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PNG Government keeps term intact

PARLIAMENT has passed two major constitutional amendments – the first will give Prime Minister Peter O’Neill and his government to rule for at-least three years without fearing a leadership change through no-confidence motion.
The other amendment was to section 124 that clarifies the minimum number of days Parliament can sit in a year. 
The amendment now effectively gives members of parliament 40 days sitting time from the initial 63 in one calendar year. 
This bill received overwhelming support with 81-2 votes.
Mr O’Neill who introduced the constitutional amendments — Motions of No-Confidence Law and the Calling of Parliament – laws got the support from his coalition partners to pass the amendments by 81-2 votes. 
In amendments to section 145 of the constitution, it increases the number of days required – from seven days to three months – for a notice of a motion of no confidence to be given and also that motion has to be supported and be signed by a number of Members of Parliament no less than one-fifth of the total number of seats in Parliament.
Only two Opposition MPs present during this week’s session, Bulolo MP Sam Basil and Kundiawa-Gembogl MP Tobias Kulang, voted against the amendments.
They argued that the amendments are unnecessary as the Prime Minister already enjoys a 30-month grace period.
Mr Kulang during debate asked about the role of Parliament.
“I am scared that this legislation will restrict our power to supervise and monitor the executive government,” he said.
“We must be very careful that we do not legislate to restrain ourselves.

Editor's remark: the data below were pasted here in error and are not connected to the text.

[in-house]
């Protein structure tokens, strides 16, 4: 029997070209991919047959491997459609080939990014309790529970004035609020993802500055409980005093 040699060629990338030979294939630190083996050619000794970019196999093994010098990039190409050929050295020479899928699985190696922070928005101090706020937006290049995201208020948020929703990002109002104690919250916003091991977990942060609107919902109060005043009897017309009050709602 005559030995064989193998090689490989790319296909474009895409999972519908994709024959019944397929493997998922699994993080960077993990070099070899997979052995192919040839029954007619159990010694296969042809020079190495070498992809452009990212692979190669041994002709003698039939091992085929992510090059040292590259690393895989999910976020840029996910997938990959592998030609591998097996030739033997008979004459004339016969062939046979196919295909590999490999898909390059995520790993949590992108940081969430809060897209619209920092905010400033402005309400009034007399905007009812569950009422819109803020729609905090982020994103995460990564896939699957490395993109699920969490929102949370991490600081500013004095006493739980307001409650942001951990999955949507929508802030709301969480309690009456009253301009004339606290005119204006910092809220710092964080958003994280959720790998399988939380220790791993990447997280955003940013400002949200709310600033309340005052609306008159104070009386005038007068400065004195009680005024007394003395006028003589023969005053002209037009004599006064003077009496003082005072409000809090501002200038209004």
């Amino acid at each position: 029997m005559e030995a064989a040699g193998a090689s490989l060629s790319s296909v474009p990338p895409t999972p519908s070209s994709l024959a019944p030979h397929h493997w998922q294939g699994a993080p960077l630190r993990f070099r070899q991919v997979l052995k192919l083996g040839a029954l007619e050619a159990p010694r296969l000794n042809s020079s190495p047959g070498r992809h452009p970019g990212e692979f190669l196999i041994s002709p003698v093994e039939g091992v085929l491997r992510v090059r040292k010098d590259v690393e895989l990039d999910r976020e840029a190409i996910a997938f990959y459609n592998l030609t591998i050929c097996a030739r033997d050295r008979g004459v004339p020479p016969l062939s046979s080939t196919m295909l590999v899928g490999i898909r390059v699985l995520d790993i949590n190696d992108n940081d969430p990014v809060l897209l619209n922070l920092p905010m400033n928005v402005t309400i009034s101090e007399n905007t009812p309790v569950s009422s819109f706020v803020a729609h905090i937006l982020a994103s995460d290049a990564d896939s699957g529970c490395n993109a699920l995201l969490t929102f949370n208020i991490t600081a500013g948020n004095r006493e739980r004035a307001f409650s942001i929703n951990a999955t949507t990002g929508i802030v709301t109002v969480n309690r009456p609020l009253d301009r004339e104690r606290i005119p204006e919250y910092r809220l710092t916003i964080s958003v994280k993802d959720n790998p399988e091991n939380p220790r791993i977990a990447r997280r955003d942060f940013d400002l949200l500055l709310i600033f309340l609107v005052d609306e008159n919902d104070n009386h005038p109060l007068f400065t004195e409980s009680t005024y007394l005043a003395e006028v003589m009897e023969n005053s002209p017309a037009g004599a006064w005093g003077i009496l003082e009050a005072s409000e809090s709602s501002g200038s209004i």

“We have a parliament system with a single chamber where the executive government sits in with the legislator and we have had an history of a new political term ‘kitchen cabinet’ where few people make decisions and bring for parliament endorsement.”
“Conscience must prevail and members must be free to exercise their conscience on the floor of the Parliament.”
The Prime Minister made it very clear that the amendment was to build on the political stability and confidence enjoyed by the country at present.
He also made it very clear that the provision of for motions of no confidence votes remain intact but the Government is giving the process more accountability.
Mr O’Neill during his statement to Parliament assured the House and the nation that he would resign from office if he loses the continued support of at least 56 members of government and Parliament.
“When I got elected into parliament in 2002, my only interest was to serve my people of Ialibu-Pangia,” he said.
“I have been returned three times to this House only because I continue to have the trust and confidence from the people of Ialibu Pangia.
“Similarly, when I got elected to this position in 2012, my aim is to serve the interest of the people and the country. 
“After 12 months I think every member of this Parliament knows very well the sort of government that I want to run for our people and our country and that is a collective government, a consultative government and a government that is for all and not a few.”
Mr O’Neill said there were concerns that this may entrench the powers of the Prime Minister or of a government.
“I want to reiterate this, for any government or any prime minister to be in position, first and foremost it must have the confidence of the people, the trust of the people and confidence of this house to maintain position of a government or a prime minister,” he said.
“To maintain confidence of a government you will continue to need 56 members of Parliament to maintain that level of confidence, and I want to reassure this house, if I ever lose that confidence, I will resign as Prime Minister.”

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